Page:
Each message stored in message queue(s) 15 a of messaging service(s) 15 might be passed to some framework service(s) 16 corresponding to subject ID(s) of such message in accordance with management table(s) associated with such messaging service(s) 15. In such a case, such messaging service(s) 15 may pass such message to specific framework service(s) 16 capable of direct communication therewith and awaiting such subject ID(s). But if at such time none of thread(s) 19 of such specific framework service(s) 16 is or are open (it or they is or are busy, being engaged in ongoing process(es)), such messaging service(s) 15 might pass such message not to such framework service(s) 16 which is or are busy but to other messaging service(s) 15 awaiting such subject ID(s). Such other messaging service(s) 15 receiving such message may pass such message to specific framework service(s) 16 awaiting such subject ID(s) and with which such other messaging service(s) 15 is or are capable of direct communication. To make such relay of message(s) possible, each messaging service 15 might regularly monitor its message queue(s) 15 a, and in the event that message(s) waiting to be processed is or are present in such message queue(s) 15 a might immediately retrieve message(s) from such queue(s), refer to its management table(s) so as to promptly determine destination(s) for such message(s), and send such message(s) thereto. This permits load balancing among a plurality of RtFA servers. Each message may consequently be processed as quickly as possible, making it possible for back-office tasks which were conventionally carried out through batch processing at night to be carried out quickly and in almost real-time fashion.

Constitution of framework service(s) 16 is next described.

FIG. 11 shows constitution of a framework service 16.

A parallel processing by a plurality of framework threads 25 may constitute the essence of framework service 16. Each framework thread 25 might respectively access a previously prepared group of business logic 20, and might load and execute specific business logic 22 corresponding to subject ID(s) of message(s) passed thereto from messaging service(s) 15. What is here referred to as business logic is a process or processes, e.g., programmed using Java code, which carries or carry out the various types of message processing peculiar thereto. Most of the major business logic components make requests of database(s) 21 managed by database server(s) 17 for prescribed operation(s) to be carried out in correspondence to message content.

FIG. 12 is a drawing to assist in describing operation of framework service(s) 16.

Operation of business logic associated with framework service(s) 16 can be broadly categorized into two categories as being either synchronous or asynchronous. There are situations where framework service(s) 16 may, responsive to particular request message(s) from client(s), execute only a single set of business logic. Furthermore, there are also situations where framework service(s) 16 may execute a single set of business logic in direct response to particular request message(s), with one or more sets of business logic being subsequently executed in linked fashion therewith. FIG. 12 shows an example in which business logic for executing purchase processing is executed in direct response to purchase log request message(s) from client(s) 11, 13, with the two subsequent sets of business logic represented by inventory processing and accounting processing being executed in linked fashion therewith.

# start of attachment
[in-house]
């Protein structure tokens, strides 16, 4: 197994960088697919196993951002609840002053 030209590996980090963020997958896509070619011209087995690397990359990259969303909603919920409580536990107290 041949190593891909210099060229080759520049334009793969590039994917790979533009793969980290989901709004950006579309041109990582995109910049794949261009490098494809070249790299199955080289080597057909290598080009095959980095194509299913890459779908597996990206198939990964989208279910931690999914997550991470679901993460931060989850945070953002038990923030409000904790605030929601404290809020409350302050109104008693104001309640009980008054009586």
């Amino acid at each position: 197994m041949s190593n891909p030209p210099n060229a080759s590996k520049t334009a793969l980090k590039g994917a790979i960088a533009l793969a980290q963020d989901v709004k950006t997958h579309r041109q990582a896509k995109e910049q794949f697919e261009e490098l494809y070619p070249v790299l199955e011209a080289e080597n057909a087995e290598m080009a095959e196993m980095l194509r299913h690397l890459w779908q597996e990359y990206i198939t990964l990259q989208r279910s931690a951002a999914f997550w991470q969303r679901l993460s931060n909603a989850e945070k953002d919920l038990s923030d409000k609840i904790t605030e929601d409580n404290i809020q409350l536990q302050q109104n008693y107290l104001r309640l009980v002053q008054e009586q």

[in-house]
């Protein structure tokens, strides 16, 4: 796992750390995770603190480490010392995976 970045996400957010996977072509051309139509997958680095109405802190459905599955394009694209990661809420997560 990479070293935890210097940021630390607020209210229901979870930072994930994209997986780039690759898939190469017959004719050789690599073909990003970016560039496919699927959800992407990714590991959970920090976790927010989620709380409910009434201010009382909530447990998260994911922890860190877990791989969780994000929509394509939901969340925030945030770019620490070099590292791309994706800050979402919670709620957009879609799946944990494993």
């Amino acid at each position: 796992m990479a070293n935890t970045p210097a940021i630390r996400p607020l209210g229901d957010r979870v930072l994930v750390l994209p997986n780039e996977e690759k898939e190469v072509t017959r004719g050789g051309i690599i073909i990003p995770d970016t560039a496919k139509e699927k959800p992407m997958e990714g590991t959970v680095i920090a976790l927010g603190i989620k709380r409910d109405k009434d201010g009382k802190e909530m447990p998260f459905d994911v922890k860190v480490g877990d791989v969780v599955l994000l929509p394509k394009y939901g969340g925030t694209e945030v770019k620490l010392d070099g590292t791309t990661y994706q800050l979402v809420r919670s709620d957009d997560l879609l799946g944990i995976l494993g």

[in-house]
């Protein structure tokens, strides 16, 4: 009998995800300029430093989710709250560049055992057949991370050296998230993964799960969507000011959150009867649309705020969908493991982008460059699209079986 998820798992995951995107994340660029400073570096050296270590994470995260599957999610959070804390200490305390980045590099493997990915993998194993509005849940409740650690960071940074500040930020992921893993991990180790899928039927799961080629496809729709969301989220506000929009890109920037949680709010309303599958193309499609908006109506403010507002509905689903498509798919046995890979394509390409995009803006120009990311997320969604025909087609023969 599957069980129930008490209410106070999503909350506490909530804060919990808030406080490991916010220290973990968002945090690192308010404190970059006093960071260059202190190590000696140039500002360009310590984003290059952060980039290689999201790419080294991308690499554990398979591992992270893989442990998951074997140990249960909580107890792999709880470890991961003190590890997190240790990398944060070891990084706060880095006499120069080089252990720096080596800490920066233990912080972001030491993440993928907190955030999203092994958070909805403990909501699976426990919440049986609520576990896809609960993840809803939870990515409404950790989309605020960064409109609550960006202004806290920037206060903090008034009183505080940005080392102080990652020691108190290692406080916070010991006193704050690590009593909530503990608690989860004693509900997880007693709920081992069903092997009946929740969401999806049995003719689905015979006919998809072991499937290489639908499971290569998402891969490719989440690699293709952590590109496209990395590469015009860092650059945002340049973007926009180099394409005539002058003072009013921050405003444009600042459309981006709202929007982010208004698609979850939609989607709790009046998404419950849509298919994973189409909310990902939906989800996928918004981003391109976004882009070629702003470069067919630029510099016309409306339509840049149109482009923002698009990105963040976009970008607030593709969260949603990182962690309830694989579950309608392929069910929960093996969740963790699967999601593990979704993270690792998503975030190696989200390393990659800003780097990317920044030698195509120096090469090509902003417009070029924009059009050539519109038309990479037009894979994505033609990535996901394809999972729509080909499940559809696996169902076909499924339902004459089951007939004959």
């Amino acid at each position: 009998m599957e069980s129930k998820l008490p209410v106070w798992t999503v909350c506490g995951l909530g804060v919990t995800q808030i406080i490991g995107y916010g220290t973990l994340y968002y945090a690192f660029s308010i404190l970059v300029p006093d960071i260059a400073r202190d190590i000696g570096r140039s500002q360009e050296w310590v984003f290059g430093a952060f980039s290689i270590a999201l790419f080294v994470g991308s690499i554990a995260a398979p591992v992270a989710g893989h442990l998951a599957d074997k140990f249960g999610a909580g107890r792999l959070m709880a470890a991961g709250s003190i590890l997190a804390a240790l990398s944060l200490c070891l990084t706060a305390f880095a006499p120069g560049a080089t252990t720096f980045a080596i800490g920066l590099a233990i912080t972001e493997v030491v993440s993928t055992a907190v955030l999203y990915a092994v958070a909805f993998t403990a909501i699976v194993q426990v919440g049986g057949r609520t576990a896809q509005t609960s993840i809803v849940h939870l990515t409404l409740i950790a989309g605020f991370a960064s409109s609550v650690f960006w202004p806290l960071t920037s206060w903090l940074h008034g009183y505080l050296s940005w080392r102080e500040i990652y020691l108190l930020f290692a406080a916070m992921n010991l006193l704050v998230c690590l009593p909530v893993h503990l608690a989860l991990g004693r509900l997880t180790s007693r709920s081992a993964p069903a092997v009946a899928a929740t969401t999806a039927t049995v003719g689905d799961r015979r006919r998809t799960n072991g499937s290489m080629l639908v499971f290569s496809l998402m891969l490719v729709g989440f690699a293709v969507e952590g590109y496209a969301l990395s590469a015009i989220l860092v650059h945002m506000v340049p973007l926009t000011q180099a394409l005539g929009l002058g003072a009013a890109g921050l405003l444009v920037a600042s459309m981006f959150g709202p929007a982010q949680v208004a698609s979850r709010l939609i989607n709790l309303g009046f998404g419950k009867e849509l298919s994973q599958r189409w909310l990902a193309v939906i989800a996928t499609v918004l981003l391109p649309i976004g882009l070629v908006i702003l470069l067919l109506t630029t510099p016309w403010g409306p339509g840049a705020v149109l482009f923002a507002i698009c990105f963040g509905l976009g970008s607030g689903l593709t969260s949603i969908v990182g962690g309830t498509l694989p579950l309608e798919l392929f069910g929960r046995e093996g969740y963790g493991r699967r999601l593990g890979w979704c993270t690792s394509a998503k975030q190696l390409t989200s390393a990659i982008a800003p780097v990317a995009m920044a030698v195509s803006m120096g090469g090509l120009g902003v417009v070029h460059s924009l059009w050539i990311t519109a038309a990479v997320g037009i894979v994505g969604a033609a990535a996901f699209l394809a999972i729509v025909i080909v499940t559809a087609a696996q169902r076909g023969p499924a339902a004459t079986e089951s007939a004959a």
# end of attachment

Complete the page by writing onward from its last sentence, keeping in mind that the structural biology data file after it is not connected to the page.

Where only a single set of business logic is to be executed, and this in direct response to request message(s) from client(s), framework service(s) 16 might ordinarily execute such single set of business logic in synchronous fashion and return reply message(s) indicating results of such execution to client(s).

In contradistinction hereto, where a single set of business logic is to be executed in direct response to request message(s) from client(s), following which one or more subsequent sets of business logic is or are to be executed in linked fashion with respect thereto, framework service(s) 16 might ordinarily execute such initial single set of business logic in synchronous fashion but could execute such second and/or following set(s) of business logic in synchronous fashion or could execute same in asynchronous fashion. FIG. 12 shows an example in which only an initial set of business logic for purchase processing is executed in synchronous fashion, with subsequent sets of business logic for inventory processing and accounting processing being executed in asynchronous fashion. Where a plurality of sets of business logic are to be executed as in the example at FIG. 12, framework service(s) 16 might, upon completion of all set(s) of business logic to be executed synchronously, return reply message(s) indicating results of such execution to client(s). Business logic to be executed asynchronously might be executed in background or separately from such client(s) (i.e., offline of such client(s)).